I didn’t know it had a name until my neighbor told me. Later, I learn the dwelling is owned by the local historical society. It is the oldest original structure in my city and is named for the Swedish immigrant who built it, John G. Bergquist. In the summer months, it blends into the vegetation and in the winter months, the weathered oak boards are difficult to distinguish from the bark of the willows and elm and cottonwood that grow nearby. The Bergquist cabin is located on a small strip of urban wilderness, a slice of public easements that separate the river from the housing developments that have built up around it. Deer often congregate at this site. I like to see them here, in nature, more so than in our backyard munching on landscaping. In the winter, I watch these creatures paw through banks of snow outside this former dwelling, their hides an extension of the cabin’s exterior palette. All browns and grays, a sharp contrast against the white drifts. A scene you might find on a Christmas card.


A few months before the news alert about a body in the Red River lights up my phone, I am pulling weeds from my front-yard garden when I see my neighbor Gwen—the one who knows the name of the Bergquist cabin—step out of her garage. She is exactly the kind of person I want to live next door. She knows all the neighborhood news and we occasionally swap recent book titles we’ve read. I borrow her large crockpot at least once a year so I can feed my now teen-aged kids and their friends during theatre dress rehearsal weeks. She offers me the perfect balance of gossip and help.

We solidified our friendship when my twin daughters were born. Gwen and her husband, both close to retirement at the time, offered to help. My husband was teaching an evening class once a week, so I was grateful for the extra hands. They entertained my preschool-aged son while I bathed babies. They rocked and fed babies, so I could tuck in my eldest. In the years since, they have attended Sunday school programs and purchased coupon books to support my kids’ activities. We exchanged a set of house keys and once a week, they walk my dog.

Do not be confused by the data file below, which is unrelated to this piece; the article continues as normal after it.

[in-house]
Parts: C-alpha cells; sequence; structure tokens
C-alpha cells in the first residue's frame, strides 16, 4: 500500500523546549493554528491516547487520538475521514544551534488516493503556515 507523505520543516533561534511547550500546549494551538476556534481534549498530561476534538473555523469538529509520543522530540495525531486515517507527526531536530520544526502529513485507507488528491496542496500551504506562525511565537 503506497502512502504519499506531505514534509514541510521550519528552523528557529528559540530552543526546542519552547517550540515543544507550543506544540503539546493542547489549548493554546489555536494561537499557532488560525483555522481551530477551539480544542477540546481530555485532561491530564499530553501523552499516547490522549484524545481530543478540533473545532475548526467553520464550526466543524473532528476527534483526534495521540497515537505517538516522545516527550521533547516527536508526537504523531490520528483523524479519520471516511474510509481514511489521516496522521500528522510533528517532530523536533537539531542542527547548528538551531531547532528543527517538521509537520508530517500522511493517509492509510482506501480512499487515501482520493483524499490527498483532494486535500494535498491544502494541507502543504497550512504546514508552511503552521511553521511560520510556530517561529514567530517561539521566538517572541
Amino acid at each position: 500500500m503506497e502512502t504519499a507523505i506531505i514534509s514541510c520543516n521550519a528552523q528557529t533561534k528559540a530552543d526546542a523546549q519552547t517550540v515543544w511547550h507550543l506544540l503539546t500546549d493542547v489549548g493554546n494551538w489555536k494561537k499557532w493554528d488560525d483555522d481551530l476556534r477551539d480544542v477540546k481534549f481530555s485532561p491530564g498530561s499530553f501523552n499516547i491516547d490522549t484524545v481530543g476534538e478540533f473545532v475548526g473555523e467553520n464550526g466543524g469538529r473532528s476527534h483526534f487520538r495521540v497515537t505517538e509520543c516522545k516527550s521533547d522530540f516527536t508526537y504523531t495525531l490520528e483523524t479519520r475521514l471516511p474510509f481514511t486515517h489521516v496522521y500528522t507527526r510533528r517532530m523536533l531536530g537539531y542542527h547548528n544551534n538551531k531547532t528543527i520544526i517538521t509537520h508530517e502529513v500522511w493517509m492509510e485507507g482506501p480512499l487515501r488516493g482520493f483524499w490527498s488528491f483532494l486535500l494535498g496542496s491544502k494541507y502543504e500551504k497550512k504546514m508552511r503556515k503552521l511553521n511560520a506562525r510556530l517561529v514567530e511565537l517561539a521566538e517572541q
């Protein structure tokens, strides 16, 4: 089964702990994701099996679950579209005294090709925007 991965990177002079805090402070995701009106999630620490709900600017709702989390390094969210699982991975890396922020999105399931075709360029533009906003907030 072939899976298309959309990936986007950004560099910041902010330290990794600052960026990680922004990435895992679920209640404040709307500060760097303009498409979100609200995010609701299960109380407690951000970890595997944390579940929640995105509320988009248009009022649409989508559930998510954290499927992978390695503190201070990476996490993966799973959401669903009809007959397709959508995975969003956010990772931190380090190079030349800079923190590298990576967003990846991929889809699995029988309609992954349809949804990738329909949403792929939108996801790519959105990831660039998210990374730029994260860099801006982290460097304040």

I stand up, brush the soil off my knees, and give a friendly half-wave to Gwen. She comes over. “Say, I’ve got something to tell you,” she says.

She launches into a story about how the day before she took her daily walk. A few years ago, the city rebuilt concrete trails along the river. The busiest street through our neighborhood is a designated bike lane for recreational cyclists, runners, and walkers who cross floating bridges and a former toll bridge to paths on the other side of the river. Gwen and her husband regularly stroll these paths, and I occasionally am the audience for tales from their neighborhood adventures.

Gwen tells me she was walking alone and on her return home, she paused for a moment to admire the Bergquist cabin. As she stood there, she noticed a tall, thin, middle-aged man walking along the path. She describes him as scruffy—unshaven and disheveled. He wore a large backpack.

“I thought he’d keep walking,” Gwen says. “But then he came right up to me.”

“You’re kidding,” I say.

My outward response does not reflect the internal anxiety I feel building. I’m no longer paying attention to the sweat dripping down my back. My chest begins to tighten. Gwen is in her 70s; she is a fierce but small woman whose nickname is “Ginger.” Even though I know her story ends well—she’s here, telling it—my mind begins to imagine all the horrible could-have-been, might-have-been scenarios. As much as I appreciate living near the river, its bends and underbrush offer respite for those who can’t or don’t want to stay in one of the community homeless shelters. Occasionally, I’ll see a tent set up or the remnants of a campfire between trees in the floodplain. Men wearing backpacks or carrying shopping bags occasionally wander through our neighborhood. I never feel unsafe walking along the river in daylight. But the thought of my neighbor approached by a strange man leaves me unsettled. It’s unfair and I know it, but I assume the man is homeless. And because I assume he doesn’t have a home, I am suspicious of his motives. What if he were drunk? High? Violent?